Tuesday, December 27, 2011

Fired Aide of Ron Paul's Speaks Out

Eric Dondero, an aide to Ron Paul from 1987 to 2003 has decided to speak out about Ron Paul's personal and political habits and foreign policies.  Eric, a travel aide to Dr. Paul from 1987/88, National Organizer 1991/92, Campaign Coordinator 1995/96, and lastly former Senior Aide 1997/03.  One can assume that he has been around Dr. Paul enough to give us a general idea of his habits and feelings outside of media speculation and Paul's speeches/debates.

Let's take a look at what he has to say:

"Is Ron Paul a “racist.” In short, No. I worked for the man for 12 years, pretty consistently. I never heard a racist word expressed towards Blacks or Jews come out of his mouth. Not once."

Media outlets such as New York Times simply surmised non-factual ideas of newsletters relating to Ron Paul that were anti-Semitic and racist.  Ron Paul has many staffers of all different ethnicities, namely African American and Mexican.  I'll go into more detail on these newsletters in a post later in time, but for now one can safely say that Ron Paul is in no way racist, and this media assertiveness is nothing more than a smear campaign.
"One caveat: He is what I would describe as “out of touch,” with both Hispanic and Black culture. Ron is far from being the hippest guy around. He is completely clueless when it comes to Hispanic and Black culture, particularly Mexican-American culture. And he is most certainly intolerant of Spanish and those who speak strictly Spanish in his presence, (as are a number of Americans, nothing out of the ordinary here.)"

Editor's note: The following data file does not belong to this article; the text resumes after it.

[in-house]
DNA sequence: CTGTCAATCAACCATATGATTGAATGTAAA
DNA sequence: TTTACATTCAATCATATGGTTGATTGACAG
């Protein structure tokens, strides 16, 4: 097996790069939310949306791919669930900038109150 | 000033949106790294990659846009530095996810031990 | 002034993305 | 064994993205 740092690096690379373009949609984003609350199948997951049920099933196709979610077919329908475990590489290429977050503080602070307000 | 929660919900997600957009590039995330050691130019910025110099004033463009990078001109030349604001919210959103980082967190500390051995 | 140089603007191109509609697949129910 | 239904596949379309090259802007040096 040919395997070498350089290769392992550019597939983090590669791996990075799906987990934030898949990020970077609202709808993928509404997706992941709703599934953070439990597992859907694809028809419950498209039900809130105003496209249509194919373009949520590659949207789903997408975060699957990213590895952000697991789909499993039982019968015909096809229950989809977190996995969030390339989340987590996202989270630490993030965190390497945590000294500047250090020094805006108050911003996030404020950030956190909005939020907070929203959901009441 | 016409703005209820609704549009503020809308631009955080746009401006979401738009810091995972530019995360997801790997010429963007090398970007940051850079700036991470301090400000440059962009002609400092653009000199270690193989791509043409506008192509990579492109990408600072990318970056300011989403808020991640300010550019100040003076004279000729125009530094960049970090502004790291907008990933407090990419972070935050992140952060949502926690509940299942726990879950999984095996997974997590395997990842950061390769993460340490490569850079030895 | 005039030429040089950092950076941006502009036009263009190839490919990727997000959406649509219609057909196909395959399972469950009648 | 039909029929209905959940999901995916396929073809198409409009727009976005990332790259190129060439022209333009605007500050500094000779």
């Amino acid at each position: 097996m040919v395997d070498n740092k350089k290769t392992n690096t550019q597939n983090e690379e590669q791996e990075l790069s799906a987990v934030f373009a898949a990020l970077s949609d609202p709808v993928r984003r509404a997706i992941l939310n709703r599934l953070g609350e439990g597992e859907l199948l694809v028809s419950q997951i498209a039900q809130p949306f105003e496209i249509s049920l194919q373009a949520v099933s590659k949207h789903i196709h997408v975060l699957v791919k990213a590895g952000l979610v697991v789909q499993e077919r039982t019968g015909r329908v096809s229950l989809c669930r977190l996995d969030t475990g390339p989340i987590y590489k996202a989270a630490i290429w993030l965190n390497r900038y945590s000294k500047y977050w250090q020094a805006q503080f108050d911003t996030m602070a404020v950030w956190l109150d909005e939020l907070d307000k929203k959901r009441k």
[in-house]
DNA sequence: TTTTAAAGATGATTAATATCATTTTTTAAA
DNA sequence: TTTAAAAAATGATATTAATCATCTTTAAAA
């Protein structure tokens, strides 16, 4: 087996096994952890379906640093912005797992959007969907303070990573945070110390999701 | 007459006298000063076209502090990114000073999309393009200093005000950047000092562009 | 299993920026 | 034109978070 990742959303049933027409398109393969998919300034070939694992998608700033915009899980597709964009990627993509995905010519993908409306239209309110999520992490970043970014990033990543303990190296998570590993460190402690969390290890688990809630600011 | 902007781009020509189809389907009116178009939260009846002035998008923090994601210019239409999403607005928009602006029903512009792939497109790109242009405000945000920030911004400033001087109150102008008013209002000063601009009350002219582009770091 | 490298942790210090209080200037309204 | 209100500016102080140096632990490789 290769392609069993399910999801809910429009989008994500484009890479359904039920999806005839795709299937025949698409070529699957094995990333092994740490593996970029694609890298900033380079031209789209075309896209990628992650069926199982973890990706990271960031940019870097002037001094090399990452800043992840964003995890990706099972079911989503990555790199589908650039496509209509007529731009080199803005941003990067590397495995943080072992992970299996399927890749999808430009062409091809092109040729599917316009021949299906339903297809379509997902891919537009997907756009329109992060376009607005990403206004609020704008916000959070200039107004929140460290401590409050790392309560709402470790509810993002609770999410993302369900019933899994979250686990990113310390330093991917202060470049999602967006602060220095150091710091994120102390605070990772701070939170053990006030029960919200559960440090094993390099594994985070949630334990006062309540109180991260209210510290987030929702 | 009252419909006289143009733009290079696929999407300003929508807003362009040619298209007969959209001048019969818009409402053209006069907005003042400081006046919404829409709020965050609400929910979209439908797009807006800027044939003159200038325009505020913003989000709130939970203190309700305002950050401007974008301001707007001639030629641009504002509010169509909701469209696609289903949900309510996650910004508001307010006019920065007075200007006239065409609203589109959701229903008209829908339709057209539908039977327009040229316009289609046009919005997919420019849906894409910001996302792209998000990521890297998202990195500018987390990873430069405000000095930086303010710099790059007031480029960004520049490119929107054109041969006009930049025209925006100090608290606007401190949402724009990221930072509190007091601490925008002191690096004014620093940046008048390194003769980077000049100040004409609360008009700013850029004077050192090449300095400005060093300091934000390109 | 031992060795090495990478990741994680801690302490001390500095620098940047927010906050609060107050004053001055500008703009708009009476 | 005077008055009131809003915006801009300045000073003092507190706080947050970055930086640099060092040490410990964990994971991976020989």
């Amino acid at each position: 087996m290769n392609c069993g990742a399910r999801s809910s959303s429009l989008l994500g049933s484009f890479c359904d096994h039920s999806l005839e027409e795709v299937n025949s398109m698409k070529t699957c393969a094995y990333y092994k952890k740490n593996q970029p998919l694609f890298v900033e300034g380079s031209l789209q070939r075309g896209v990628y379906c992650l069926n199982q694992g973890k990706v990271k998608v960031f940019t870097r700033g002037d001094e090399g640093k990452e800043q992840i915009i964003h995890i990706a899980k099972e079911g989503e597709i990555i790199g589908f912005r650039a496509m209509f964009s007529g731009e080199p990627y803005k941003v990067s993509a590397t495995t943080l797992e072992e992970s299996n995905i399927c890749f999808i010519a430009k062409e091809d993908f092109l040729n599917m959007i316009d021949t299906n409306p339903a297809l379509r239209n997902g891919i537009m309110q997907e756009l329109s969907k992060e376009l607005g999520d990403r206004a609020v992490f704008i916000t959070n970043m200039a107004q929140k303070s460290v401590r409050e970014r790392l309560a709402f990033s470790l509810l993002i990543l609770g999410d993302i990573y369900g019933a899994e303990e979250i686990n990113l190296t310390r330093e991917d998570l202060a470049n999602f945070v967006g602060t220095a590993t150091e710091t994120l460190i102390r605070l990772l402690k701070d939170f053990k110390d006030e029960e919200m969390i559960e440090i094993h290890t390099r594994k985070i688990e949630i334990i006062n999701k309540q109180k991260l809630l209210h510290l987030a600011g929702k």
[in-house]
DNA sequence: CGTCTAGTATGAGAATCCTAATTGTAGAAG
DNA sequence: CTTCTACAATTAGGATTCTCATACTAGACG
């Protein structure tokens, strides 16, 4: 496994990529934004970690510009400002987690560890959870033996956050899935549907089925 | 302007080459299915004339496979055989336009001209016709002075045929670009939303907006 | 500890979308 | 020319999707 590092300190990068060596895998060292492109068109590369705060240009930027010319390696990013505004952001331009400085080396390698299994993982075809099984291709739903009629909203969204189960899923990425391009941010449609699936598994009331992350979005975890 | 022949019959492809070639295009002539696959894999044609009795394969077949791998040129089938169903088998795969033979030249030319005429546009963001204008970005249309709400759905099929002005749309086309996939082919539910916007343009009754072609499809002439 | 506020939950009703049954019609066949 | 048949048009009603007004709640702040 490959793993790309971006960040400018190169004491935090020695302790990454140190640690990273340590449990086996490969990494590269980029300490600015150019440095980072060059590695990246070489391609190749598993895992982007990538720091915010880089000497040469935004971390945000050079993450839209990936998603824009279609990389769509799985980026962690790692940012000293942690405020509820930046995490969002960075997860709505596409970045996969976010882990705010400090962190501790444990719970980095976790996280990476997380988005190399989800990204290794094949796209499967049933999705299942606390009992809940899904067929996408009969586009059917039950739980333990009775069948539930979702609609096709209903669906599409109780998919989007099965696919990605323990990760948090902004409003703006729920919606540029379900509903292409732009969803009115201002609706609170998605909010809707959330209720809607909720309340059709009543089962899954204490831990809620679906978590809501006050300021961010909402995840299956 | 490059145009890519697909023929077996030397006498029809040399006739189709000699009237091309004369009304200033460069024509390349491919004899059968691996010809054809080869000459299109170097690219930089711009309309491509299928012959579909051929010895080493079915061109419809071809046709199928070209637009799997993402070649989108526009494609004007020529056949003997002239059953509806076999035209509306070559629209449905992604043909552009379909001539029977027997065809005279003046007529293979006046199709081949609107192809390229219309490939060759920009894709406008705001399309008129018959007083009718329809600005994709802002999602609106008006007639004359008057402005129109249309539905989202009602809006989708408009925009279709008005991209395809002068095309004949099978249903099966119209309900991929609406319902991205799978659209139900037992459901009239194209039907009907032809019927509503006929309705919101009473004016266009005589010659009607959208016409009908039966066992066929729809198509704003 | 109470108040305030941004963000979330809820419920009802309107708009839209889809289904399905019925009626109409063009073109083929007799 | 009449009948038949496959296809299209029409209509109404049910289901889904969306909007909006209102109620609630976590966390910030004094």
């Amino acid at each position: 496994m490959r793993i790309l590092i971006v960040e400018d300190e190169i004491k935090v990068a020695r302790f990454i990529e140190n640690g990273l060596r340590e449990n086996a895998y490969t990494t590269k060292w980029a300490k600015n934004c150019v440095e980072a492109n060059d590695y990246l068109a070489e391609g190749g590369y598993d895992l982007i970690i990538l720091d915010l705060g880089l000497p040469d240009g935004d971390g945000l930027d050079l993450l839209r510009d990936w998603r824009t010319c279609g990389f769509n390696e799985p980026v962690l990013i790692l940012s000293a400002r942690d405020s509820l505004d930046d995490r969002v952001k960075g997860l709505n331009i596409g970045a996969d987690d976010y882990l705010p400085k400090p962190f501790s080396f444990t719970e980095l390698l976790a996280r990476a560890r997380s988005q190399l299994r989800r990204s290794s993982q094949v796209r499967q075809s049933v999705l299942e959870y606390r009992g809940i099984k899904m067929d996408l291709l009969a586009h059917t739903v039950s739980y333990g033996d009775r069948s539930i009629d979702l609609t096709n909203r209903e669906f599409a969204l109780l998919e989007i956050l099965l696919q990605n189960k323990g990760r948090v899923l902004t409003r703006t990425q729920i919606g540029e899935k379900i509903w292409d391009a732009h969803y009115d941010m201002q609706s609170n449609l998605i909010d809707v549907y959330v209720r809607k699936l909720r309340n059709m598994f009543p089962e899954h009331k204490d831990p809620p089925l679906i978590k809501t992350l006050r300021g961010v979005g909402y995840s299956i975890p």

Not much to say about this.  He's right in saying that many ordinary Americans are somewhat out of touch with Mexican-American culture and Hispanic/black culture; however, he gives no events or details as to why he says this, so we can dismiss this as unnecessary speculation, which is what he says he's 'trying' to dismiss.

"He is however, most certainly Anti-Israel, and Anti-Israeli in general. He wishes the Israeli state did not exist at all. He expressed this to me numerous times in our private conversations. His view is that Israel is more trouble than it is worth, specifically to the America taxpayer. "

Saying that Dr. Paul believes that the Israeli state should not exist is a real stretch; but to say that Israel is more trouble than it's worth is spot on, and I think most Americans can agree with him here.  Mr. Dondero writes like a typical GOP Anti-Paul media outlet acting like any normal-thinking American would balk at the idea of ending billions in foreign aid to Israel.  But this just isn't the case.  The American government already gives 25 Billion dollars in foreign aid every year, and 3 billion of that goes to Israel.  2 Billion of that is used for military purposes, then split the remaining into public services and aid.   The money could be spent going into our public services and aid, or otherwise deducted out of the already OUTRAGEOUS budget that the government currently has, which is what Dr. Paul wants to do.  This angers many Israelis, considering 12 Israelis currently hold a Senate seat, and 26 are currently Representatives.  It's no wonder why we give so much to them in foreign aid and are tolerable of their foreign policies and actions, which some may consider terrorism.